Take the 2-minute tour ×
Electrical Engineering Stack Exchange is a question and answer site for electronics and electrical engineering professionals, students, and enthusiasts. It's 100% free.

The following document describes signal conditioning circuits for Piezeoelectric sensors. I was interested in knowing which model should I use when designing signal conditioning circuit for piezelectric sensor.

http://www.ti.com/lit/an/sloa033a/sloa033a.pdf

share|improve this question
    
Great, thanks for the link. (+1) I've always used the voltage model. (mostly 'cause voltage sources are more common... I can think about my function generator, and the (voltage) step response. The current model is more physical. And of course they are both the same Thevenin-wise. –  George Herold Nov 3 '14 at 23:35

3 Answers 3

If you can limit the load capacitance of the cable and amplifier, you can use the voltage model. This requires that no cable is involved as cables tend to add 20~30 pF/ft.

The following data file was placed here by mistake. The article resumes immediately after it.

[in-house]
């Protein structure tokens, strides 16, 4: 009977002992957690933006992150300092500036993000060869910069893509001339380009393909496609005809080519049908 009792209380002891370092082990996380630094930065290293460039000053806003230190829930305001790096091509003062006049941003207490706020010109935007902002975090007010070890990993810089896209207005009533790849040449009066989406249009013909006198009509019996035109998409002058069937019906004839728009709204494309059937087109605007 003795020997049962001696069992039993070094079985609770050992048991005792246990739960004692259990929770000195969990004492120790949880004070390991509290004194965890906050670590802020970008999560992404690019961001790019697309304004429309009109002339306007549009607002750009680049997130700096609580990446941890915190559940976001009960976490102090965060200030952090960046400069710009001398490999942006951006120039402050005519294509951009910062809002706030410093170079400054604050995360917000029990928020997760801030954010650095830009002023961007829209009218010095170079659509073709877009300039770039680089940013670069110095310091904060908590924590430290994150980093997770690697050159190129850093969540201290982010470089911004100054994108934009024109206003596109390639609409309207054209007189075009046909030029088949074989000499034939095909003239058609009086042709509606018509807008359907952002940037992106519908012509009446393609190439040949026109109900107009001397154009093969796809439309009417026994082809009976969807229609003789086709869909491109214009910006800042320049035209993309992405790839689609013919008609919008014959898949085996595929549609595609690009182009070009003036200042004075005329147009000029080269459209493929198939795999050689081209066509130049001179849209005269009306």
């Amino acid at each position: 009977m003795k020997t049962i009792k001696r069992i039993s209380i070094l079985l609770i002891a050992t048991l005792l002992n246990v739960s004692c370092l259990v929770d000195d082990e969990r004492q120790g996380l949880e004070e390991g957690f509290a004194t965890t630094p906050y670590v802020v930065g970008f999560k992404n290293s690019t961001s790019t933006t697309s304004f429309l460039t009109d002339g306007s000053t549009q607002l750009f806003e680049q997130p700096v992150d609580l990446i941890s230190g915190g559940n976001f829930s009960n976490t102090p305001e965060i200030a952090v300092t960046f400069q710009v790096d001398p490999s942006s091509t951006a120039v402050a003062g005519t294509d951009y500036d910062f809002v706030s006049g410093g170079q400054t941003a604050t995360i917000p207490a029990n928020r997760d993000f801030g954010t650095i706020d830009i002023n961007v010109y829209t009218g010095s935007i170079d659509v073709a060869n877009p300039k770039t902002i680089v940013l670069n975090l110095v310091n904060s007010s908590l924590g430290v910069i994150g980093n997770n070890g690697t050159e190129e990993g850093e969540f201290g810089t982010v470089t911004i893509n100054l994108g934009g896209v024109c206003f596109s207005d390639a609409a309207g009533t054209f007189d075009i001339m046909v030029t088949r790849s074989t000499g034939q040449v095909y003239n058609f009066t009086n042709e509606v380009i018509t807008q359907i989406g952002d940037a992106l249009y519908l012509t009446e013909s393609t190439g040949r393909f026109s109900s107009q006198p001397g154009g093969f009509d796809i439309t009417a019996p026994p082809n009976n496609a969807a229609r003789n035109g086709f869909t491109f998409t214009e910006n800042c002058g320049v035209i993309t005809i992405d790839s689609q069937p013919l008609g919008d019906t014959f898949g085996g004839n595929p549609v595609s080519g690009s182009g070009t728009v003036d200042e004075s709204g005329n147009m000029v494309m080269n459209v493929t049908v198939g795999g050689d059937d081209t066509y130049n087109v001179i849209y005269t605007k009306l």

Otherwise the charge model must be used and a charge amplifier is required. This is how accelerometers work with cables from sensor to amp.

share|improve this answer
    
Could you provides more information, in class they said that you have to use it based on the natural frequency of the piezoelectric sensor. Sorry I wouldn't have to be asking here if the prof provided proper lectures notes. –  Anonymous Nov 27 '12 at 0:39

You can find some advantages and disadvantages of the approaches here:

Piezoelectric transducers - Endevco Tech Paper

share|improve this answer

Note that if you use the charge amplifier, then the cable capacitance does not impact the low frequency corner. For me, this is the big difference between the two styles. If a more stable low frequency corner is important, and you have cabling issues to deal with (particularly when there may be cable motion), then in many cases a charge amplifier is the way to go.

share|improve this answer

Your Answer

 
discard

By posting your answer, you agree to the privacy policy and terms of service.

Not the answer you're looking for? Browse other questions tagged or ask your own question.